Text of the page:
Effect of anaerobiosis on the expression of two forms of fructose-1,6-diphosphate aldolase

The anaerobic response of the maize primary root has been a well characterized phenomenon (Sachs et al. Cell 20:761-769, 1980). Phillip Kelley in our lab has recently identified the functions of 3 more anaerobic proteins besides the already known alcohol dehydrogenase and pyruvate decarboxylase. All of them turned out to be related to glycolysis. The 55,000 dalton anaerobic protein (ANP55) corresponded to glucose phosphate isomerase (JBC, 1984, in press). And both the 35,500 and 33,000 dalton anaerobic proteins (ANP35.5 & ANP33) were recognized by the antiserum raised against fructose-1,6-diphosphate aldolase (submitted to JBC). We have further observed that the two forms of aldolase were not only serologically related, but the balance of their expression was controlled by the oxygen tension of the environment. Pulse label experiments showed that ANP35.5 was the predominant form of the two aldolases under aerobic condition. However, when roots were transferred into anaerobic environment, ANP33 became the major form accounting for more than 70% of the S35-methionine incorporation into aldolase. The mechanism and biological significance of this subtly regulated phenomenon remain to be determined. The two forms of aldolase are not likely to be the result of transcription from two different genes, since only one restriction fragment can be detected in genomic Southern blots probed with the DNA clone of aldolase (Sarah Hake, unpubl. hybrid select translation data). At this point, we favor the hypothesis of post-translational modification or breakdown of one form into the other. Preliminary evidence indicated that, in the presence of protease inhibitor (PMSF) during extraction, only the higher molecular weight form of aldolase could be detected (Kelley and Freeling, ms. submitted). This being true, we have indirect evidence for the anaerobic "induction" of a protease that clips aldolase.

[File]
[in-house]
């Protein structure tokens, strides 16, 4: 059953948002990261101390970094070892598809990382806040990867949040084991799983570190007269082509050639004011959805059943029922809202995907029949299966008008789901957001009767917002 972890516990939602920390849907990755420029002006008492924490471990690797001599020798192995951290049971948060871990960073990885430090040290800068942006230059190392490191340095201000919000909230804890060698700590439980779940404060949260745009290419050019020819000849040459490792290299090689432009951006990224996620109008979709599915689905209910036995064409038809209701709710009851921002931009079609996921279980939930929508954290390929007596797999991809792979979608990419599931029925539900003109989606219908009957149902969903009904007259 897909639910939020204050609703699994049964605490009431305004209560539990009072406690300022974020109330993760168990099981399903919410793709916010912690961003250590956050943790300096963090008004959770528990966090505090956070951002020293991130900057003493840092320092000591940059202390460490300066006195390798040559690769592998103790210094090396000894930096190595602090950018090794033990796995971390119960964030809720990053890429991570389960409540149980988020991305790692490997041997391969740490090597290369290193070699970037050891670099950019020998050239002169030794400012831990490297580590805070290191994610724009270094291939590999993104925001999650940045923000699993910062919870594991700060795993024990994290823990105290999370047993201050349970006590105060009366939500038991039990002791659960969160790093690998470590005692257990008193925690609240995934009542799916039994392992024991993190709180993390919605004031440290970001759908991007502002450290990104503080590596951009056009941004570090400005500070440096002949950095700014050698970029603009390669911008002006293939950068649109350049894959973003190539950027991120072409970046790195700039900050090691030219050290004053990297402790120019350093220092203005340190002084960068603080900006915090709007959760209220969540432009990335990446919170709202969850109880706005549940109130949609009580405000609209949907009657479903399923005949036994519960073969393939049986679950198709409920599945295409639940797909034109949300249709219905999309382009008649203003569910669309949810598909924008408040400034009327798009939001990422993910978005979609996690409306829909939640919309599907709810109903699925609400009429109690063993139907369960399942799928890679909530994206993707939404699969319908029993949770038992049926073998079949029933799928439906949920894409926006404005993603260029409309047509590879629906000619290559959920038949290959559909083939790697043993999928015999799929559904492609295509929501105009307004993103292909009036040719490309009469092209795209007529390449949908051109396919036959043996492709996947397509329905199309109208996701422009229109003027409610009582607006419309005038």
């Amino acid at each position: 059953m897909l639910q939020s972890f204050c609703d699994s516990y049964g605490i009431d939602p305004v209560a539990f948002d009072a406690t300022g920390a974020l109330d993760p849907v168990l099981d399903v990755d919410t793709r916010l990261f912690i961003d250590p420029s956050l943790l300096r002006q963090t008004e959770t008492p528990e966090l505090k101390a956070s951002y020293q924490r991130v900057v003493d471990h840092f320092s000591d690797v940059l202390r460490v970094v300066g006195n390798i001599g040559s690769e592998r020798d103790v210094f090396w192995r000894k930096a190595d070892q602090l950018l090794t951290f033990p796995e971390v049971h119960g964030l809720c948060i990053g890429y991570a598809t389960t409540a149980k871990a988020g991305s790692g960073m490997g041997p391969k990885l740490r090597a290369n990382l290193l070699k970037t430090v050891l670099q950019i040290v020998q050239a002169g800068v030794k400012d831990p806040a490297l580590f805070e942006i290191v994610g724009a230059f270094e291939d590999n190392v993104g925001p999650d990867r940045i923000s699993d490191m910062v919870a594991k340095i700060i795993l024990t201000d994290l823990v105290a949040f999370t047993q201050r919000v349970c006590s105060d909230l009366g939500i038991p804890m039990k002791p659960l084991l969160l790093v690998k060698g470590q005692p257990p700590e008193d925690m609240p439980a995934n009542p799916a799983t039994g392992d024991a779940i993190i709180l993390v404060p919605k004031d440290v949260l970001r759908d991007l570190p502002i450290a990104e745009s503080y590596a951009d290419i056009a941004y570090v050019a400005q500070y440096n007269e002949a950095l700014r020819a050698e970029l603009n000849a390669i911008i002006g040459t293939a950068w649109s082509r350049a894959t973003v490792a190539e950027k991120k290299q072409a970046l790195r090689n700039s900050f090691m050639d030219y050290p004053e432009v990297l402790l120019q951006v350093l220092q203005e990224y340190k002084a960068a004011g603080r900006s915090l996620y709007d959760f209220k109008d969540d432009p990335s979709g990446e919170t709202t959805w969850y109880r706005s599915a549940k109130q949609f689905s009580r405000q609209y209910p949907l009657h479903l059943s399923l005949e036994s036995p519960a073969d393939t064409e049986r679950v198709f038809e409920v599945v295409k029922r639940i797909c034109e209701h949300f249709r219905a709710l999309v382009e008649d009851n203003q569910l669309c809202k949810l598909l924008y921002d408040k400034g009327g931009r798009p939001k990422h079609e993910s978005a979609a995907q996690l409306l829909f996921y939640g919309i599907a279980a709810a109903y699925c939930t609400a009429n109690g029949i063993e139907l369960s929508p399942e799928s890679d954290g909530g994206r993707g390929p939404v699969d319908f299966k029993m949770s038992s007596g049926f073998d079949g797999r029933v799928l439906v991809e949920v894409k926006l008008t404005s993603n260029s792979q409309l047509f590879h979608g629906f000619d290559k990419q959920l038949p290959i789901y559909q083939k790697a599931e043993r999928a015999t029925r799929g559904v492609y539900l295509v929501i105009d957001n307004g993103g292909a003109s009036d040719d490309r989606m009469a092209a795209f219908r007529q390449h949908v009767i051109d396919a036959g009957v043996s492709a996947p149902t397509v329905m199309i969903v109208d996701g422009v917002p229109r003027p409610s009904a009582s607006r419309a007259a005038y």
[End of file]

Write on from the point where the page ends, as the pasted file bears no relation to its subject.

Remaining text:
Che-Hong Chen and Michael Freeling


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